The UN Seahorse in Japan!
Commemorating the Year of the Ocean
Conservation and Protection of Marine Animals
In spite of sustained efforts to conserve wildlife, many marine species in Japan are under threat of extinction or are extinct. Primary reasons for this have been past hunting pressures, habitat degradation and destruction, pollution and other reasons. Measures for conservation and protection of wildlife and marine animals now fall under the Law for the Conservation of Endangered Species of Wild Fauna and Flora (LCES) promulgated in June 1992.

The 'Red Data Book of Japan' contains results of a survey on threatened fauna and flora conducted by the Environment Agency of Japan. It lists 259 species and subspecies of amphibians and fresh water fish that are original to Japan. Of these, two are extinct, 16 feared extinct, six in danger of extinction, and 17 are scares (total 41 species in danger). For example, the Hokuriku and Abe Salamanders, Mase Salmon, Ariake Ice Fish, Shortfin Scad, Metropolitan Bitterling and Chinese Stickle-back are listed as 'endangered'; the Hakuba salamander, Japanese Hunchen, Jead Spotted Charr, and the Rough Shin Sculpin are listed as 'vulnerable'.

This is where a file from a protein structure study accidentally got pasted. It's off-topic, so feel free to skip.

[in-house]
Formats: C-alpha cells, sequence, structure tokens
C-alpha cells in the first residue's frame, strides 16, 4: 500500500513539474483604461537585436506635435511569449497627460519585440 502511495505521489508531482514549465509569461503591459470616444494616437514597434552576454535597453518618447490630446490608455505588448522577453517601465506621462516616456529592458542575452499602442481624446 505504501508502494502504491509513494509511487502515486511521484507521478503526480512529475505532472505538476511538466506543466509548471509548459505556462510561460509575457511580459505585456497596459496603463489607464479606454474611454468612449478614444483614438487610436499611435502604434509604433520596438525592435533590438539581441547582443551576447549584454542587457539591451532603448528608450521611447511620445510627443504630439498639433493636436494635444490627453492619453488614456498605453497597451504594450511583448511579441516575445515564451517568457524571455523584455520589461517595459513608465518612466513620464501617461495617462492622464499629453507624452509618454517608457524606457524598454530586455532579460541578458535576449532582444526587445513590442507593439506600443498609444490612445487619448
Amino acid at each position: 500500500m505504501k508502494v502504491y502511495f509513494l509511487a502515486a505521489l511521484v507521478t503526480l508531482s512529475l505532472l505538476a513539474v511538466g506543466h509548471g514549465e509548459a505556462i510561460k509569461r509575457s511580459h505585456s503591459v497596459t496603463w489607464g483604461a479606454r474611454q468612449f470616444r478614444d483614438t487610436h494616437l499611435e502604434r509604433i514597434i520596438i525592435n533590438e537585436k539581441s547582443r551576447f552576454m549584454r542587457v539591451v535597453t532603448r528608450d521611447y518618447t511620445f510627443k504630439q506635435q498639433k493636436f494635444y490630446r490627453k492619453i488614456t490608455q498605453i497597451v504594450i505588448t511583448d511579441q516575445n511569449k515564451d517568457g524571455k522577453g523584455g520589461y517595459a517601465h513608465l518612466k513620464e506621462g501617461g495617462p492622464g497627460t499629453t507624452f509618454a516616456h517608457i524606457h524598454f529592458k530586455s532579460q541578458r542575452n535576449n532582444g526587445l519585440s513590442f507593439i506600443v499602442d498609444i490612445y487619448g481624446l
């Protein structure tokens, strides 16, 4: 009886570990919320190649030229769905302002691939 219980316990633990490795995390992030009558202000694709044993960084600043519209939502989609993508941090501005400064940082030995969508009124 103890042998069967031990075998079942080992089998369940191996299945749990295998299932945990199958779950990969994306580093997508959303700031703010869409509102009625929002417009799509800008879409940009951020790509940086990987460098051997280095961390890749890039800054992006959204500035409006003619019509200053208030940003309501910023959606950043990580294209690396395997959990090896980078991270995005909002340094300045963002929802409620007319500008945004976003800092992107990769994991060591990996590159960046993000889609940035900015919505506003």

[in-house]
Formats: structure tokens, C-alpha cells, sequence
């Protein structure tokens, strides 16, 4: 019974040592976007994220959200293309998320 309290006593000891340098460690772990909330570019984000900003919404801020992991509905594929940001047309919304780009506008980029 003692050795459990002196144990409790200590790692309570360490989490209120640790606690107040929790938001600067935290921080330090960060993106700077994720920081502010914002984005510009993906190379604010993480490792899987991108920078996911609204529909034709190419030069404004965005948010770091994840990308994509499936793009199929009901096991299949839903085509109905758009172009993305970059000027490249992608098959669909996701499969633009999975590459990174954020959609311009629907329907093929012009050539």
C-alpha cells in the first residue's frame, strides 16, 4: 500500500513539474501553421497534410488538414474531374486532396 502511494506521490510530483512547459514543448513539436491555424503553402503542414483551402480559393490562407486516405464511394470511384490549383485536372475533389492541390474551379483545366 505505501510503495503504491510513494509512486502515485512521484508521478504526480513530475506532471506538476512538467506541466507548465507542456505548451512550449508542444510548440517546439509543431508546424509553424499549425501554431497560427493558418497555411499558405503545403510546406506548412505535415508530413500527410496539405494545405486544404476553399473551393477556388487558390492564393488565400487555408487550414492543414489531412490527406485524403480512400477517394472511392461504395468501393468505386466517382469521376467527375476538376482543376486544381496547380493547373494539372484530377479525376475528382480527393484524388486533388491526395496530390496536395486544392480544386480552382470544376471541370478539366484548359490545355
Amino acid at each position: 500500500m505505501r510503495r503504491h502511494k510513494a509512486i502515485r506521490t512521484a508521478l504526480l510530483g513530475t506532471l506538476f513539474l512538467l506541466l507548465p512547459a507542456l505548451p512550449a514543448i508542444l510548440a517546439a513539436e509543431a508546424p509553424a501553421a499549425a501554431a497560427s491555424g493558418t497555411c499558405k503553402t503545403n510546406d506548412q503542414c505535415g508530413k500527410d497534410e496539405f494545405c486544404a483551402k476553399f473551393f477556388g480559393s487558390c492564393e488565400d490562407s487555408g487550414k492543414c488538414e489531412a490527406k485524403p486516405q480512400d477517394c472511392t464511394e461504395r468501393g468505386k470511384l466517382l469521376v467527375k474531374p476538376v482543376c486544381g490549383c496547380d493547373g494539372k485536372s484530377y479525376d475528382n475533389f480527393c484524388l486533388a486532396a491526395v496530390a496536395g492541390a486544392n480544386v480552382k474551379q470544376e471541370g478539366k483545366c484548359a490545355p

Japan has initiated a number of measures to conserve and protect endangered species. Measures primarily revolve around building awareness at the individual and community levels, but also at the industry, city and regional levels. Among other measures, it has designated more than 128 areas around Japan as "Marine Special Areas" . Such designations (totalling 384 national, quasi-national and prefecture parks) have helped maintain marine ecosystems and habitats, ensuring a safe place for the species to regenerate itself..

Source: Environment Agency of Japan, "Environmental Protection Policy in Japan". Tokyo: Environment Agency, 1995.
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